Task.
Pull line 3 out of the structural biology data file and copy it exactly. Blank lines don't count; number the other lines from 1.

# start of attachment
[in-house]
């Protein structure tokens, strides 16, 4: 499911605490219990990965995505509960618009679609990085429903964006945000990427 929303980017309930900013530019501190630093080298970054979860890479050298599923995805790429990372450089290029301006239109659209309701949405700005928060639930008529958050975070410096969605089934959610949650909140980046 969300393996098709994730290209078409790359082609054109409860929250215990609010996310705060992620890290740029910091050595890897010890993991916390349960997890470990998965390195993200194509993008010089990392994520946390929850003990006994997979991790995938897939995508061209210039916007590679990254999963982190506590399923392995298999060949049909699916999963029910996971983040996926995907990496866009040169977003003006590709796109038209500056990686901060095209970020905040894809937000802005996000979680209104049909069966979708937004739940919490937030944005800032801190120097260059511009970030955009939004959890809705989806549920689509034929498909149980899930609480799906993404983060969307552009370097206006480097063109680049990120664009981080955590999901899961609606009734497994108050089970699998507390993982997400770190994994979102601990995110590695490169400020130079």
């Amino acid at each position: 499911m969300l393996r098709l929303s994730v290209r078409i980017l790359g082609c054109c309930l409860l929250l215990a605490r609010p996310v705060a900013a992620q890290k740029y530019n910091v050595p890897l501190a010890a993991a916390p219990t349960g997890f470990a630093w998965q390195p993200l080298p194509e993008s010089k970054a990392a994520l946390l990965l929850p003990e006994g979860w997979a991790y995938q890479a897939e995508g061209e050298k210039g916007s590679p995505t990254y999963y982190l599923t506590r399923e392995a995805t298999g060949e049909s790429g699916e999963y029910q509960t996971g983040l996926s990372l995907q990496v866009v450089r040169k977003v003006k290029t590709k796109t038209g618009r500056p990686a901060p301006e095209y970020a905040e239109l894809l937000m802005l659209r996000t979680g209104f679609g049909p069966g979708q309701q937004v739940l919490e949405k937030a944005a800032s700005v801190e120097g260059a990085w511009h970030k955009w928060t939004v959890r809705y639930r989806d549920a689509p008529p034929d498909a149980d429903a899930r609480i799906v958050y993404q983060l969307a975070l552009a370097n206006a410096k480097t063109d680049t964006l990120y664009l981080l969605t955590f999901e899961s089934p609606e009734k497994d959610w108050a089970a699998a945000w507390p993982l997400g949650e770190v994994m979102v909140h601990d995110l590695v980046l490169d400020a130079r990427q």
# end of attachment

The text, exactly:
């Amino acid at each position: 499911m969300l393996r098709l929303s994730v290209r078409i980017l790359g082609c054109c309930l409860l929250l215990a605490r609010p996310v705060a900013a992620q890290k740029y530019n910091v050595p890897l501190a010890a993991a916390p219990t349960g997890f470990a630093w998965q390195p993200l080298p194509e993008s010089k970054a990392a994520l946390l990965l929850p003990e006994g979860w997979a991790y995938q890479a897939e995508g061209e050298k210039g916007s590679p995505t990254y999963y982190l599923t506590r399923e392995a995805t298999g060949e049909s790429g699916e999963y029910q509960t996971g983040l996926s990372l995907q990496v866009v450089r040169k977003v003006k290029t590709k796109t038209g618009r500056p990686a901060p301006e095209y970020a905040e239109l894809l937000m802005l659209r996000t979680g209104f679609g049909p069966g979708q309701q937004v739940l919490e949405k937030a944005a800032s700005v801190e120097g260059a990085w511009h970030k955009w928060t939004v959890r809705y639930r989806d549920a689509p008529p034929d498909a149980d429903a899930r609480i799906v958050y993404q983060l969307a975070l552009a370097n206006a410096k480097t063109d680049t964006l990120y664009l981080l969605t955590f999901e899961s089934p609606e009734k497994d959610w108050a089970a699998a945000w507390p993982l997400g949650e770190v994994m979102v909140h601990d995110l590695v980046l490169d400020a130079r990427q």